Evolocumab, added to statins may help lower cholesterol

The randomized, double-blind, placebo-controlled clinical trial included 27,564 patients with atherosclerotic cardiovascular disease and LDL cholesterol levels of 70 mg per deciliter.

Needham analyst Chad Messer said in a note to clients that Esperion's drug, bempedoic acid, has a different method of reducing "bad" LDL cholesterol.

In the new study, patients with heart disease who combined Repatha with a statin, the most commonly used cholesterol medication, decreased their LDL from 92 milligrams per deciliter to 30.

Some doctors hailed the results as major progress against heart disease.

A year and a half after its feted approval, a new cholesterol drug has passed a key test.

In addition, high-risk populations appear the most relevant for delivering benefit from PCSK9 drugs, Meanwell said.

The latest trial, involving 27,500 patients and led by Harvard Medical School and Imperial College London, provides that evidence.

The company hinted at price flexibility when evolocumab launched, and already uses payment schemes that link the drug's net price to cholesterol reductions and "anticipated appropriate patient utilization".

Overall, the risk reduction was less than what might have been expected based on how much evolocumab reduces the amount of LDL cholesterol in the body, says Krumholz.

A landmark study revealed that the cholesterol-lowering drug evolocumab (Repatha) also reduces the risk of death and hospitalization.

Last May it was made available on the NHS for 325,000 people at high risk.

Those benefits are clinically significant, not just statistically significant, and in a conference call hosted by Mizuho Securities USA Inc.'s senior biotech analyst Salim Syed, James Underberg, a clinical assistant professor of medicine at New York University Medical School and president-elect of the national lipid association, stressed the good news about the results. "There are an very bad lot of people with really quite high cholesterol out there and we'll probably need more than one drug to get their levels down".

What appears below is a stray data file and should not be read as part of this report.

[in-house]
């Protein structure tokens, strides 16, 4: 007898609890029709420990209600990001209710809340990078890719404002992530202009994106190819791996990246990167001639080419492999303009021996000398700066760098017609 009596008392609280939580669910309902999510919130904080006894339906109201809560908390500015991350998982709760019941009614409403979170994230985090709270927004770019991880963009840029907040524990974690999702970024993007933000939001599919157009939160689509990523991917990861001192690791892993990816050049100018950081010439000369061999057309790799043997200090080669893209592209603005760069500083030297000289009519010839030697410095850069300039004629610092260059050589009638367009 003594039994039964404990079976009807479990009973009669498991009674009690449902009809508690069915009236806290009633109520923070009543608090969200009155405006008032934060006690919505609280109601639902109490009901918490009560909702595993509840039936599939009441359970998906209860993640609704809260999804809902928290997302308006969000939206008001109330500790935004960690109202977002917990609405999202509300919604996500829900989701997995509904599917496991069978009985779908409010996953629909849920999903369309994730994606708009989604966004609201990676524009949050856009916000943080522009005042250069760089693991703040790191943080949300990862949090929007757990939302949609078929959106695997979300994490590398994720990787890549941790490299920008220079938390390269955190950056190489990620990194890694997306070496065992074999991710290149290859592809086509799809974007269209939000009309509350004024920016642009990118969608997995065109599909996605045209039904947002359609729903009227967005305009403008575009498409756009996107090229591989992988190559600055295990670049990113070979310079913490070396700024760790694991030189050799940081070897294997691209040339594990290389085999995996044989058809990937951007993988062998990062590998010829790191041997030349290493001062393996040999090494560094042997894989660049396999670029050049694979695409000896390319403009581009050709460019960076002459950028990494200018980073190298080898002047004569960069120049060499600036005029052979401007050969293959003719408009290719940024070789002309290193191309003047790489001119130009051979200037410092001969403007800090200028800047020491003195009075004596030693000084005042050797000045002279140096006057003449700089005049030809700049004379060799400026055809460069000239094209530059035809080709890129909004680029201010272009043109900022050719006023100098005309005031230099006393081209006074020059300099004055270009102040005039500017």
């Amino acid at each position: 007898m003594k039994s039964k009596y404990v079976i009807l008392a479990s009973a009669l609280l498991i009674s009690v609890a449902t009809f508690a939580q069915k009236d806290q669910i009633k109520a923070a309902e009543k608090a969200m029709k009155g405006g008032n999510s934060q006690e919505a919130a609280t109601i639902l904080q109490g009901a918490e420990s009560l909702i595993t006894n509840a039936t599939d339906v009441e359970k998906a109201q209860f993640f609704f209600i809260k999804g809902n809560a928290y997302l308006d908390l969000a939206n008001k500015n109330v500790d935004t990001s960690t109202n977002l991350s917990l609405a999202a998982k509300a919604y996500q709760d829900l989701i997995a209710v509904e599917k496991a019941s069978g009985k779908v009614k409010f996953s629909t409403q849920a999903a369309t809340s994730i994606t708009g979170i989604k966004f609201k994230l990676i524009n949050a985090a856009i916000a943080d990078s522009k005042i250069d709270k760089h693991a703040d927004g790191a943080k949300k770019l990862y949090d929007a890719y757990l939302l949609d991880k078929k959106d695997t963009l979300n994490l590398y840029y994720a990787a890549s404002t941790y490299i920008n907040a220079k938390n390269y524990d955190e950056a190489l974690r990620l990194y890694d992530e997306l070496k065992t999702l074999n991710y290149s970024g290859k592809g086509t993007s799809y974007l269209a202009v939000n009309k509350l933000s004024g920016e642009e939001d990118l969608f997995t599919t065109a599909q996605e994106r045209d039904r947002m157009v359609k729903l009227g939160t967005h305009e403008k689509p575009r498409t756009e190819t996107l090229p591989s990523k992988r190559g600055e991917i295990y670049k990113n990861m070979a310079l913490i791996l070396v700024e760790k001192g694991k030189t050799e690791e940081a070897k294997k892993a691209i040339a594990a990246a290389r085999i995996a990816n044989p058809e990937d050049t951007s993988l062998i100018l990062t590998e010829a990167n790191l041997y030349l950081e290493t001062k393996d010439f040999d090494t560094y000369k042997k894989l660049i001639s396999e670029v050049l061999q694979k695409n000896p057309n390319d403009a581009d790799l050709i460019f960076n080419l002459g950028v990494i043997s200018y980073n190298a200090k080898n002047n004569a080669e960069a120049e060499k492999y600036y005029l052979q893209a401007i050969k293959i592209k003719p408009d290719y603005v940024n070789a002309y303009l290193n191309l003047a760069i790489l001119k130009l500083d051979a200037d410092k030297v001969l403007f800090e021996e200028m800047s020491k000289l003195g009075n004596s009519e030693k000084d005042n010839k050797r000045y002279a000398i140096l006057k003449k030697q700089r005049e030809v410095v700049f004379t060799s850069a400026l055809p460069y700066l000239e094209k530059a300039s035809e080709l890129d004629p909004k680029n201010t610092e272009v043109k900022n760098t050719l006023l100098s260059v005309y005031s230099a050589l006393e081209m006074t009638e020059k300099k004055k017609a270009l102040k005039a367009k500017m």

A new class of cholesterol lowering drugs, PCSK9 inhibitors, effectively lower LDL cholesterol levels beyond current treatment targets and new research showed that these lower levels result in a reduction in adverse cardiovascular events, making these drugs attractive treatment options for patients who do not achieve their target cholesterol level with statin therapy alone. It was also published online today in The New England Journal of Medicine. Almost all were taking modest or large doses of statins. Most patients (81 percent) had a history of heart attack, 19 percent had suffered an ischemic stroke, which happens when a blood clot blocks an artery supplying blood to the brain, and 13 percent had symptomatic peripheral artery disease, which is when blood flow to the limbs is limited.

"The end result was cholesterol levels came down and down and down, and we've seen cholesterol levels lower than we have ever seen before in the practice of medicine". That longer duration in between doses means a clean side effect profile is crucial because the effects couldn't be reversed if there was a problem.

Evolocumab is a human monoclonal antibody that works by blocking a protein that reduces the liver's ability to remove LDL cholesterol from the blood, called PCSK9.

"Now we have more confidence that not only are we are helping on the biochemistry reports numbers, but also helping keep patients out of emergency rooms and cardiac operating theatres". A year-long supply of evolocumab costs $14,100, while alirocumab goes for $14,600.

Perry Colangeli, a 51-year-old from Calgary has been taking evolocumab as part of the study.

"With this trial, we now have definitive data that by adding evolocumab to a background of statin therapy, we can significantly improve cardiovascular outcomes and do so safely", said Marc S. Sabatine, MD, the Lewis Dexter, MD, Distinguished Chair in Cardiovascular Medicine at Brigham and Women's Hospital in Boston, chair of the Thrombolysis in Myocardial Infarction (TIMI) study group and the study's lead author.

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